It's force of habit: Rose Elder stalks down the side of a fairway at a pace just this side of a sprint. "We used to always walk fast," she said, "so we could get to Lee's ball -- people used to pick it up and throw it."
People don't pick up Lee Elder's ball and throw it anymore, but Rose Elder stills cover a 300-yard fairway in something close to record time. Friday morning at Congressional, though, she wasn't going fast enough on the 18th. Like a jolt from a nightmare she thought she's forgotten, the conversation reached her ears.
"Four guys," she said on the back nine a few minutes later. "The same typical remarks you hear year after year after year. I heard a guy say, 'I hope his ball lands in the rough.' I mean, I have to feel sorry for him. Something like that, you have to be sick in the first place. Now, I'm sure there are thousands of people here at Congressional who hope Lee does well, but you'd think, in this day and age . . . "
A man in front of her in the gallery, overhearing the story, turns and smiles. "I hope he does well."
"Thanks," said Rose Elder, smiling back. "But that's happened so much over the years . . . There've been so many times . . . "
Like the Danny Thomas Open in Memphis in the early 1970s. Lee was leading when someone threatened to shoot him. The next day, Rose Elder did not stalk the fairways alone. She was accompanied by armed guards.
It's been awhile since the Professional Golfers Association of America (not the PGA tour) lifted the "Caucasian clause," allowing blacks to join the tour in the early 1960s. But you can still count the black tour members on the fingers of both hands. The high-profile black golfers? Elder, who shot 71 yesterday and made the cut at 144. Calvin Peete, Jim Dent, maybe.
Better shop at Elder, the first black to play the flora of Augusta and long the major role model for young black golfers. His followers at Congressional are legion; it would take a good deal more than two hands to count the blacks in Elder's gallery this weekend.
But along the fairways on Friday, there was a conspicuous lack of young black men, of Elder's possible successors. Who'll be the next in line? There have been more black managers in baseball (three) in the last three years than black tournament winners.
"Lee has opened the doors, but blacks have gotten a slow start, because it's a very expensive game," said spectator Al Morgan, 26, winner of $23,000 on satellite tours in the last year and a finalist in PGA regional qualifying school this year. "It all depends on who you've got behind you. With blacks, there aren't that many people willing to take the investment, the risk, unless you're exceptional. It's improving, but it's slow progress."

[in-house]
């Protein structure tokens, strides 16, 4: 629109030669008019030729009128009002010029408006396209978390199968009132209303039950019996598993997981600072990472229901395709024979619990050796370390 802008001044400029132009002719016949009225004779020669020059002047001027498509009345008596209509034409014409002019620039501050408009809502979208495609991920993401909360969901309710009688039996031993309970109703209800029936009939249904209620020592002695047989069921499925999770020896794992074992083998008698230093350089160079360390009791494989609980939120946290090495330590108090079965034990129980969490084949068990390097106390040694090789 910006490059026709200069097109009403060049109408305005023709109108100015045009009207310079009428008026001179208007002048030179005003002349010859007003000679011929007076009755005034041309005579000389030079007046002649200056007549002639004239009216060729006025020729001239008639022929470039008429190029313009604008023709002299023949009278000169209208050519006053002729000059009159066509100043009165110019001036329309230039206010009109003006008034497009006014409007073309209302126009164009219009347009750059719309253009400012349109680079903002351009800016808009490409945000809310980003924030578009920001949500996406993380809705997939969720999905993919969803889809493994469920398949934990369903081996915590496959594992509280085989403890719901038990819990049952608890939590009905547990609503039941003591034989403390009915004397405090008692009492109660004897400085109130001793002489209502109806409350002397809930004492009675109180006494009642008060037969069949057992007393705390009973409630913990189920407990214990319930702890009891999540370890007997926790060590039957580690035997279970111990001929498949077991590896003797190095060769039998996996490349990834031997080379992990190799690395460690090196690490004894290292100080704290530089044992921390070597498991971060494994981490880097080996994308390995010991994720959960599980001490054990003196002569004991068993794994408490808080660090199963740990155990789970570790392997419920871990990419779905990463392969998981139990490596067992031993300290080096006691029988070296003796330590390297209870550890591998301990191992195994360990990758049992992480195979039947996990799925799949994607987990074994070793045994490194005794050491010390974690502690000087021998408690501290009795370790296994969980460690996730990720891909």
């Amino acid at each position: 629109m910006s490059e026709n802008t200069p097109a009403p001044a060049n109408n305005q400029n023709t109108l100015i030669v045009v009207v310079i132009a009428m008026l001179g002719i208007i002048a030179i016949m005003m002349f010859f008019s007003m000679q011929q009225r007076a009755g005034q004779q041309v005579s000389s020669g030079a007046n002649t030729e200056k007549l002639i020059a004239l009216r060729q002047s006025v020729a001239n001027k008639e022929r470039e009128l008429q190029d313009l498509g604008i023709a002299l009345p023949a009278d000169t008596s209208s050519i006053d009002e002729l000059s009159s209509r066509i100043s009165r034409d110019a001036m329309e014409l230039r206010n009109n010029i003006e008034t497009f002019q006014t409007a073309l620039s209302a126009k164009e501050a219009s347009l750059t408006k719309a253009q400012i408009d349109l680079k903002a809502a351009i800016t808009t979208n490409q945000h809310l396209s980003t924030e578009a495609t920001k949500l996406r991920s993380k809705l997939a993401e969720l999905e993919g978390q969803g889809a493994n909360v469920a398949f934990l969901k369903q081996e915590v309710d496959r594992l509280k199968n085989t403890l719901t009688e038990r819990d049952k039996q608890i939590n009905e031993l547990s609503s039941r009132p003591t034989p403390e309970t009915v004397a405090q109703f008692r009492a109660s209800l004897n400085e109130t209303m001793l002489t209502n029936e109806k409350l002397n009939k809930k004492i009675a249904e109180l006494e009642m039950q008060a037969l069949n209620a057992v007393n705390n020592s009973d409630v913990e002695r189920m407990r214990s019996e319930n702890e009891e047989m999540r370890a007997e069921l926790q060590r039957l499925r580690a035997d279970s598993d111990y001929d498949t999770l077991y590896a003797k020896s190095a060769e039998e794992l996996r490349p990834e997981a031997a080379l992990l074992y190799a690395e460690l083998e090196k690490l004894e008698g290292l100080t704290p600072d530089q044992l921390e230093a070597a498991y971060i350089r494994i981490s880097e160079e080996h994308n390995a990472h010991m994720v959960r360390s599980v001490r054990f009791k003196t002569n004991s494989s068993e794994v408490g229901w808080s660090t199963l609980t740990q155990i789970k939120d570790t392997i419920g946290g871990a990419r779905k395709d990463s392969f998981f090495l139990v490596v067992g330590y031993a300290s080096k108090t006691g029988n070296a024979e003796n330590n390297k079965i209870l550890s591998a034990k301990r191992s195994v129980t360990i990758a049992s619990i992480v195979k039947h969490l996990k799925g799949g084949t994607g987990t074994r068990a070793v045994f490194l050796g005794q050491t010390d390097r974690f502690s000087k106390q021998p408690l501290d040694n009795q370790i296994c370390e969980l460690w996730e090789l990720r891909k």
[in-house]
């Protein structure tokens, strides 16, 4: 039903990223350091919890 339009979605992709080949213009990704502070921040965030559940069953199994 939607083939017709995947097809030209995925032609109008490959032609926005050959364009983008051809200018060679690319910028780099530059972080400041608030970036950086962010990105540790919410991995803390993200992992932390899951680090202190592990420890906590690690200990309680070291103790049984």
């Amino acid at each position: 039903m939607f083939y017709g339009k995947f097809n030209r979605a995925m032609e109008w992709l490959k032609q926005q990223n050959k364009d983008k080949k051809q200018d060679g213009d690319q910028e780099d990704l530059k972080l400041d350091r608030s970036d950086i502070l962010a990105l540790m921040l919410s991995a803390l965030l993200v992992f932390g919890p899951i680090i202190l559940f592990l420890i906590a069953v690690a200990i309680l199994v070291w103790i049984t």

"A lot of the young golfers come out of college," said Ray Coleman, also in Elder's gallery, "and we have a lot of good young caddies at Langston who won't get the chance to go to college. And the young kids don't have any developmental program in high school."
And sometime, when they do . . . "Just recently, some of the best young kids in Louisiana couldn't play on a high school team because they weren't allowed on the country club course," said Rose Elder as her husband scrambled for another par. "And that's not just in Louisiana . . . Golf is still very much closed, and as far as the system doing anything to open it up, they're not . . .
"How can a young black player get a sponsorship if he can't get exposure? Half of the young (white) players on the tour have been exposed to the tour long before they joined it, in college. They played in Augusta, the Open, as amateurs. You have a lot of young black players who they know are good but are not invited. All you have to do is be a young white boy and have the desire to play -- that's the facts of life . . .
"Across the board, people could do a lot to help it . . . But in this game, if they don't want you in there, they won't do anything to enhance the situation."
And the culture shock a black golfer experiences every time he looks up from Congressional's 18th fairway to see that enormous white architectural gumbo of a clubhouse?
"You have to feel uncomfortable, because you're in a different environment," said Morgan. "It just takes a little maturity."
"You feel uncomfortable if you make yourself uncomfortable," said Rose Elder. "You've got to mature enough, that's all."